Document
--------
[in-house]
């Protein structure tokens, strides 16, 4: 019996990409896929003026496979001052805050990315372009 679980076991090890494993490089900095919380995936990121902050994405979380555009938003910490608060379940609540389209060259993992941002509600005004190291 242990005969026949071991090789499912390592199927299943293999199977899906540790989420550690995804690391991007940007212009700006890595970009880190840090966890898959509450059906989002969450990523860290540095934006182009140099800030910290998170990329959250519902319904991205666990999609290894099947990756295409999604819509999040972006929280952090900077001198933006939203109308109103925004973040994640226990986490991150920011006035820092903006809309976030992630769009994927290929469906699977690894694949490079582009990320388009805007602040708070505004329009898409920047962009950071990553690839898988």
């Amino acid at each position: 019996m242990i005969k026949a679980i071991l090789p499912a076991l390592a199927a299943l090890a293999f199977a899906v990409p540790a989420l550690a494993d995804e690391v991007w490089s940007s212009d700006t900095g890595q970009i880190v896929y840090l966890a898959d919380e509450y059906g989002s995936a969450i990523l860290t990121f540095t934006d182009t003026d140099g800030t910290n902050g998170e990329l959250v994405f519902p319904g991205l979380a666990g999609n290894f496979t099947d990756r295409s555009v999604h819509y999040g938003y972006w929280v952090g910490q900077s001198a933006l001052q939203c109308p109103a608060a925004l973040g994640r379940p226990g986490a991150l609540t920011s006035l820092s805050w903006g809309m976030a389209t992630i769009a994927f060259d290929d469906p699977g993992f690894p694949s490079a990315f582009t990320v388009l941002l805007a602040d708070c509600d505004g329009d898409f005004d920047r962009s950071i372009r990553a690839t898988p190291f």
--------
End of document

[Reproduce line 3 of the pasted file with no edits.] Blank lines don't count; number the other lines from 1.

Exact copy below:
């Amino acid at each position: 019996m242990i005969k026949a679980i071991l090789p499912a076991l390592a199927a299943l090890a293999f199977a899906v990409p540790a989420l550690a494993d995804e690391v991007w490089s940007s212009d700006t900095g890595q970009i880190v896929y840090l966890a898959d919380e509450y059906g989002s995936a969450i990523l860290t990121f540095t934006d182009t003026d140099g800030t910290n902050g998170e990329l959250v994405f519902p319904g991205l979380a666990g999609n290894f496979t099947d990756r295409s555009v999604h819509y999040g938003y972006w929280v952090g910490q900077s001198a933006l001052q939203c109308p109103a608060a925004l973040g994640r379940p226990g986490a991150l609540t920011s006035l820092s805050w903006g809309m976030a389209t992630i769009a994927f060259d290929d469906p699977g993992f690894p694949s490079a990315f582009t990320v388009l941002l805007a602040d708070c509600d505004g329009d898409f005004d920047r962009s950071i372009r990553a690839t898988p190291f």